In India some people assume an innocence about the existence of homosexual love that is at variance with reality, for many Indian texts, including some ancient ones, refer to the practice - termed the "literature of male bonding," which Hoshang talks about in his introduction to Yaraana, an anthology of contemporary gay writing in India (Penguin, ed. Hoshang Merchant). The east has always been more liberal than the west -- there is a place for everything under the sun, as Hindu philosophy claims. "India is divided fourteen times into fourteen languages" bemoans Hoshang elsewhere. Language and faiths jostle each other in India. Both akaar and niraakar coexist, as do the carnal and the divine, Shiva and Shakti, pirs and djinns, Buddha and Dalit and Christ. If this seems ambivalence at its worst, and you long for the clarity of black and white, then the eastern experience -- and poets and their poetry, for that matter, much of the artists' world -- is, I am afraid, not for you. Hoshang is Parsi and he responds to all the varied cultures that an immigrant community would absorb. The ancient mythologies and richly textured wisdom of Hindustan fascinate him, as does the stoic Christian faith. "I, a male homosexual Parsi, Christian by education, Hindu by culture, Sufi by persuasion...." is how he describes himself. So you find a rich and wholesome potpourri of all these influences in his poems -- this blurring of identity/boundaries in someone like Hoshang, with his Iranian past buried inside him (Iran being historically poised on the meeting point of Muslim-Jew-Parsi-Christian) is what makes his poetry so reflective of the juxtaposing of opposites that I have described above. Add to that the gender bend, the mix of female and male. The influence on Hoshang of Sufism is endemic. The poetry of the Sufi mystics which came to India via Arabia and other countries of the Orient, holds God to be the only male. Therefore all men must be female. And of course, all sufi poetry is love poetry, God is the beloved, and the 'devotee' is always, always, female.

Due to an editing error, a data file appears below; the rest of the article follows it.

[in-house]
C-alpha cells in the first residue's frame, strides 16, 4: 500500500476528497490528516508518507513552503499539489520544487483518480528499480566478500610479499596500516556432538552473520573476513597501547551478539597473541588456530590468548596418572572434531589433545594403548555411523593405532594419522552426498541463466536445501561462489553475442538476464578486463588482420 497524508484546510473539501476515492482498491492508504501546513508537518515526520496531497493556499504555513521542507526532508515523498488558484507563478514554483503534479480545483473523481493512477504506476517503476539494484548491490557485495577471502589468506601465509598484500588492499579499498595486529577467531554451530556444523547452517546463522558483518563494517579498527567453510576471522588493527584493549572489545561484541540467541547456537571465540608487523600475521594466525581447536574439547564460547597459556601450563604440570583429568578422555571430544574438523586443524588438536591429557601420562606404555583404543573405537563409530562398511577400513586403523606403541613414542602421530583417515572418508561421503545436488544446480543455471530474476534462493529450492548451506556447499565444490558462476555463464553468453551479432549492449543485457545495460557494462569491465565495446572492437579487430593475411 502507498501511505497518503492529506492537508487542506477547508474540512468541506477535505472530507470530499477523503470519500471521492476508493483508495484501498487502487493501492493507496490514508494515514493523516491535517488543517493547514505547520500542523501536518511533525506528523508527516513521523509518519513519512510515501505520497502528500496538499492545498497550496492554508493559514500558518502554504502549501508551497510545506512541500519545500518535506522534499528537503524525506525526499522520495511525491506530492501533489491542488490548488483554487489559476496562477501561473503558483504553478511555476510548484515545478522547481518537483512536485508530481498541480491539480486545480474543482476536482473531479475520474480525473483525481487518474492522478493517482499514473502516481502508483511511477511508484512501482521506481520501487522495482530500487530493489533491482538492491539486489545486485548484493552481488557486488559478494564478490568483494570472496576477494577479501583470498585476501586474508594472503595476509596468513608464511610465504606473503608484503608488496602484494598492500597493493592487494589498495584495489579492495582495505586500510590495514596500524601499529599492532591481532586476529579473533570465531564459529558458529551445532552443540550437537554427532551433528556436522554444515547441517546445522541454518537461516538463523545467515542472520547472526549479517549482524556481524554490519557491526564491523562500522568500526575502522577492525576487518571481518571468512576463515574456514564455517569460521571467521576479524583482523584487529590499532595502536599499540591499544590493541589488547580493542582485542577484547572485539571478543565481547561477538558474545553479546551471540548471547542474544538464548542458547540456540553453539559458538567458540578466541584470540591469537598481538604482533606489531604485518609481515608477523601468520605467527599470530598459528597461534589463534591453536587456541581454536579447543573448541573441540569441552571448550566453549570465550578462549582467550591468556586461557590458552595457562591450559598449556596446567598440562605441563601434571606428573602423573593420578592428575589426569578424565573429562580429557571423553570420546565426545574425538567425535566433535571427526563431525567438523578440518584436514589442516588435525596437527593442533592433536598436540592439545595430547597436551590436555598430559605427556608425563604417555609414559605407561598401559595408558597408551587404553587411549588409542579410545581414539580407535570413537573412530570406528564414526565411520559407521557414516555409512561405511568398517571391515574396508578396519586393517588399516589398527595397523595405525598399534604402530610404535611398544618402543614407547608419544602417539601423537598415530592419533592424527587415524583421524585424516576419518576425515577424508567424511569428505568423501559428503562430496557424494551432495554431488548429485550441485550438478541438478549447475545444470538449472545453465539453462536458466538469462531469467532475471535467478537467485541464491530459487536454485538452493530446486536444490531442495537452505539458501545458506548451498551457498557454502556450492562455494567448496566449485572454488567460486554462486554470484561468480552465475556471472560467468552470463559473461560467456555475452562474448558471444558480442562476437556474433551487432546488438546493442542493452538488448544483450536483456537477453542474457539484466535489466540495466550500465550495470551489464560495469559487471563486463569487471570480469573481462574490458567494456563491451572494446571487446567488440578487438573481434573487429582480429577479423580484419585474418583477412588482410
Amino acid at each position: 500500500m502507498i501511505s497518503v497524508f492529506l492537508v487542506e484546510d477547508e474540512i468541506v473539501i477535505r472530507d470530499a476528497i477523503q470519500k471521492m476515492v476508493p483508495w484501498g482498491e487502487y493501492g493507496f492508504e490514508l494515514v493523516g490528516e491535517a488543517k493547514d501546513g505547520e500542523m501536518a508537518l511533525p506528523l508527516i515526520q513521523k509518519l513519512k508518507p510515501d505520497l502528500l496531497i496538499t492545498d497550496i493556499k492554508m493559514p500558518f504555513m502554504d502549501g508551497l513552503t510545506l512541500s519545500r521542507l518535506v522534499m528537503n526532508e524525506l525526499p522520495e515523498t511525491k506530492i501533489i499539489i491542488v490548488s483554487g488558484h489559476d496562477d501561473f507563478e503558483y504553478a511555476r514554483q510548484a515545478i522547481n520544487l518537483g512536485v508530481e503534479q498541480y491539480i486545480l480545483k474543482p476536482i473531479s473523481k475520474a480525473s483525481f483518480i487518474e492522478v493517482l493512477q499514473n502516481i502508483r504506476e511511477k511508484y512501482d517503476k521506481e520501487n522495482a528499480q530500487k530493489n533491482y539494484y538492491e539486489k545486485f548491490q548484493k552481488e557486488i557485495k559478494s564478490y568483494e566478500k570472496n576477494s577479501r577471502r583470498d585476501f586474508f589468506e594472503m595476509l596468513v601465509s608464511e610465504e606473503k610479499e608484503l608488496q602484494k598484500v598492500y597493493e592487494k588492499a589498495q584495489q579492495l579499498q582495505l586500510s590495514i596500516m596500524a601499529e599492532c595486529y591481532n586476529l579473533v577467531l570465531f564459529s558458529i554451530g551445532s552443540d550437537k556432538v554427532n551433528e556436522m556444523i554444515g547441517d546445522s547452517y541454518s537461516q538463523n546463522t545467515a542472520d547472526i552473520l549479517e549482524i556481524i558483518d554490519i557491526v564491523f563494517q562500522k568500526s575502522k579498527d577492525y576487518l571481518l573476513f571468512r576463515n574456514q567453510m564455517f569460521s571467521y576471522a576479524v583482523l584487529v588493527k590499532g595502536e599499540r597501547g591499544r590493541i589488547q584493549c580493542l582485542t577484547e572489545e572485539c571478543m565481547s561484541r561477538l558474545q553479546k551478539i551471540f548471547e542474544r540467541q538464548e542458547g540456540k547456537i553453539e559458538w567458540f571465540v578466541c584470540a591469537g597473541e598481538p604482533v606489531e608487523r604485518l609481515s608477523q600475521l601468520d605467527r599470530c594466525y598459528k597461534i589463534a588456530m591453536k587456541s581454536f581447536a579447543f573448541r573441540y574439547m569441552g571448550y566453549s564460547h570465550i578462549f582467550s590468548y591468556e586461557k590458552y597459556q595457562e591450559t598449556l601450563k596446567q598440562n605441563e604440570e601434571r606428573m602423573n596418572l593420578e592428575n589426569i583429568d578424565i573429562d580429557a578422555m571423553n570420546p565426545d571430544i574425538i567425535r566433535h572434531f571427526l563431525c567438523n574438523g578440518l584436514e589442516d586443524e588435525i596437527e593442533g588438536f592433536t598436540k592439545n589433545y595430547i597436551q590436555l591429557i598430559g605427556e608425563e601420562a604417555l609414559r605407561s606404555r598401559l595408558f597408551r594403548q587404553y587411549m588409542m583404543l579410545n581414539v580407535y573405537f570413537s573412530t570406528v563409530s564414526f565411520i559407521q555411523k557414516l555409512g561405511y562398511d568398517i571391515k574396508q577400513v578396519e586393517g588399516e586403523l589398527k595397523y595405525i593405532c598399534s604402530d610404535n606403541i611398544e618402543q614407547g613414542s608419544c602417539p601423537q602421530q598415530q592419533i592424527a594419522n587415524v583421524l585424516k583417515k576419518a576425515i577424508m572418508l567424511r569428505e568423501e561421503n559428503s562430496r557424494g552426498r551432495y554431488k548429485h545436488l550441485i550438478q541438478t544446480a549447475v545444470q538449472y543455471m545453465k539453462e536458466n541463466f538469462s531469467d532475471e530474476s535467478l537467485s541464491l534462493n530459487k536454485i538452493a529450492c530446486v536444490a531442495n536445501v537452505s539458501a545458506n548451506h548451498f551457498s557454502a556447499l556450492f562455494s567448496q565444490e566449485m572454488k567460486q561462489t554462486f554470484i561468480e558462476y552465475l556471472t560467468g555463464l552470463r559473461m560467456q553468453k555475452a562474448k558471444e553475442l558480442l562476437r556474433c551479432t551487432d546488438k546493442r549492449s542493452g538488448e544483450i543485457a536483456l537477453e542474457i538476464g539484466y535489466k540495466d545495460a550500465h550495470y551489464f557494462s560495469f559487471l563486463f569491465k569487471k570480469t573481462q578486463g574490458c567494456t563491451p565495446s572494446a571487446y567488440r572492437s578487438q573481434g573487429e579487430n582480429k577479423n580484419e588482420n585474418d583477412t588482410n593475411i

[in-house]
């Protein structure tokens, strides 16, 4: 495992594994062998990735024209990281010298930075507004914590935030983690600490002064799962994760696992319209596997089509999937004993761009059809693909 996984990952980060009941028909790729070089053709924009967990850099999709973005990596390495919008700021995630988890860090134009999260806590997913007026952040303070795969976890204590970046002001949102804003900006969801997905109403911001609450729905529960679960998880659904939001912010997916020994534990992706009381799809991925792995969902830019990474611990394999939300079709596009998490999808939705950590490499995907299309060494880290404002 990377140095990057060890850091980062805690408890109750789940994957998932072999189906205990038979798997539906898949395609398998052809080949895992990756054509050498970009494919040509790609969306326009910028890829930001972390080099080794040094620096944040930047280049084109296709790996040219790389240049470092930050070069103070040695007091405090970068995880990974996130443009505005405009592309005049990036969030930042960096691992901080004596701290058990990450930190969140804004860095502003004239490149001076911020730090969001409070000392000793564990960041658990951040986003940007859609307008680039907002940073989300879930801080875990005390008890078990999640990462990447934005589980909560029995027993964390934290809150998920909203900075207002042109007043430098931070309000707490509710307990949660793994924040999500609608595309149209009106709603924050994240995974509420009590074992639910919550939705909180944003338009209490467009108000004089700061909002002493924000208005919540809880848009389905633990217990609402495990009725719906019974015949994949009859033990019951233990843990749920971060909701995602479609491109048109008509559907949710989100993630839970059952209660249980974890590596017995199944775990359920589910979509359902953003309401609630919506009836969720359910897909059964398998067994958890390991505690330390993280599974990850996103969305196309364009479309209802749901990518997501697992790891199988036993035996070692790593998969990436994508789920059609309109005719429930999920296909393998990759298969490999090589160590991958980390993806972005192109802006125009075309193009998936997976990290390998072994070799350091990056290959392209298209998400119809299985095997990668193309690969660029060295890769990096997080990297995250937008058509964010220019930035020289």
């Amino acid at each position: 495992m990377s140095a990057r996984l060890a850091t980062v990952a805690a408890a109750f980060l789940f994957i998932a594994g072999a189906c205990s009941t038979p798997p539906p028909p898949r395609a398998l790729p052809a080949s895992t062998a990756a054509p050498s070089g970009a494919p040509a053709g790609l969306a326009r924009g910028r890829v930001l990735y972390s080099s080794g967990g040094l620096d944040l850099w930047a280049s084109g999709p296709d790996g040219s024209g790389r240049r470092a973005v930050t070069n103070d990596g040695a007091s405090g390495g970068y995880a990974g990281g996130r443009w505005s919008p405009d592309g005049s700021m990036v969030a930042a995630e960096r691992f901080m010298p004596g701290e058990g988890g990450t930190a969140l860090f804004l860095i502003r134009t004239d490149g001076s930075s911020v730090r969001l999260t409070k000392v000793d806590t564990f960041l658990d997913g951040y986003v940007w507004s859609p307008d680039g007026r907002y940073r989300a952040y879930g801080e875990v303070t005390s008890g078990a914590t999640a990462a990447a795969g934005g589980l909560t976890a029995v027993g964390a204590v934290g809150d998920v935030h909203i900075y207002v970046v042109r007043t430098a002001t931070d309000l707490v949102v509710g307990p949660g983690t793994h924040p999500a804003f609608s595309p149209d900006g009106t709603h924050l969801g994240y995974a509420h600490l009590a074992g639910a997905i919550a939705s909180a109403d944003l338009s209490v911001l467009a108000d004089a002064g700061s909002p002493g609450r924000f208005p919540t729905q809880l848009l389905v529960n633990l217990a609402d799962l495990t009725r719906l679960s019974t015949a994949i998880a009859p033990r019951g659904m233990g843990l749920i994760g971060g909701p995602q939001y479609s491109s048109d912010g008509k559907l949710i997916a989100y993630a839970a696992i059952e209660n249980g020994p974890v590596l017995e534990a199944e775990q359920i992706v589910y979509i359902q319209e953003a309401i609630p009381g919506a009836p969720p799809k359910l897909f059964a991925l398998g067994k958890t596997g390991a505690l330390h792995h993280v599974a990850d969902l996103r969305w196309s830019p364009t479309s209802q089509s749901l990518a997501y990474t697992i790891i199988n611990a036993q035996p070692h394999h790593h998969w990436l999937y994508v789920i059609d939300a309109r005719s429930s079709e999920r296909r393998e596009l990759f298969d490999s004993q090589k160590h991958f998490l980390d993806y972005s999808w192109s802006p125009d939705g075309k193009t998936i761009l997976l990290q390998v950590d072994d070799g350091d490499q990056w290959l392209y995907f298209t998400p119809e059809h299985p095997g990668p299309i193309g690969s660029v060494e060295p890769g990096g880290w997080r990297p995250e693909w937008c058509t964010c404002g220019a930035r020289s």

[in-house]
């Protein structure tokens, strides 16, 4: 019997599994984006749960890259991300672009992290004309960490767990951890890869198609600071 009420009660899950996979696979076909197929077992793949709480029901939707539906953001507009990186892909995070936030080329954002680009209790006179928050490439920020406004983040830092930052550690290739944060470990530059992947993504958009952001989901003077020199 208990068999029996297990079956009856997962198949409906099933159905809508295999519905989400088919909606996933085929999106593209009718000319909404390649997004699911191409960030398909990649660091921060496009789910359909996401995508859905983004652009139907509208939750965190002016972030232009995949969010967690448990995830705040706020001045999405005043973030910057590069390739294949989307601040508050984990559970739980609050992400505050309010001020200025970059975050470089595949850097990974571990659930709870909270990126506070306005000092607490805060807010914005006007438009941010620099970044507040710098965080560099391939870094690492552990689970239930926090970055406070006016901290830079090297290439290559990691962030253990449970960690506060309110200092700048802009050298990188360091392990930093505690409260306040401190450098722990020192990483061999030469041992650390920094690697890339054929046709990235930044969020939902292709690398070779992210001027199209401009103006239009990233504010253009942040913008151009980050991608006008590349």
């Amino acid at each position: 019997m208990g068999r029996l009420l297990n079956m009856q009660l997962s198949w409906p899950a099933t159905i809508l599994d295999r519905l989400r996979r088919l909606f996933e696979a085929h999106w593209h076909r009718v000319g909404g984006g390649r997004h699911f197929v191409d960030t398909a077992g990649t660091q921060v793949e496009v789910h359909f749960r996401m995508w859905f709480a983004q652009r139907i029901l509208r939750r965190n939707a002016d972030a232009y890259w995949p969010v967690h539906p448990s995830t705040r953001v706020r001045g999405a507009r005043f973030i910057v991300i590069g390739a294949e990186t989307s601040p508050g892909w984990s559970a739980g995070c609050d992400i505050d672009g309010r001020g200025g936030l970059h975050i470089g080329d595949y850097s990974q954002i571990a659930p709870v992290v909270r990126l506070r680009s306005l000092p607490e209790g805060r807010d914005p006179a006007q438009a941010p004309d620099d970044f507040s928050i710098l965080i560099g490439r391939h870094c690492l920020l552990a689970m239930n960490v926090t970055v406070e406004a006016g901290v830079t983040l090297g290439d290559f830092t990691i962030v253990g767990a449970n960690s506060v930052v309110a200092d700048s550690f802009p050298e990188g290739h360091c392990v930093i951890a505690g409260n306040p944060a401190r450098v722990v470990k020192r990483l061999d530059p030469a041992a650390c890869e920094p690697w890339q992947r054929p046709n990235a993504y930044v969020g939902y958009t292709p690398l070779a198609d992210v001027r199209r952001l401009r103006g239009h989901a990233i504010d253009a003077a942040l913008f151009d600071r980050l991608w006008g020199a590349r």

Hoshang's poetry is simple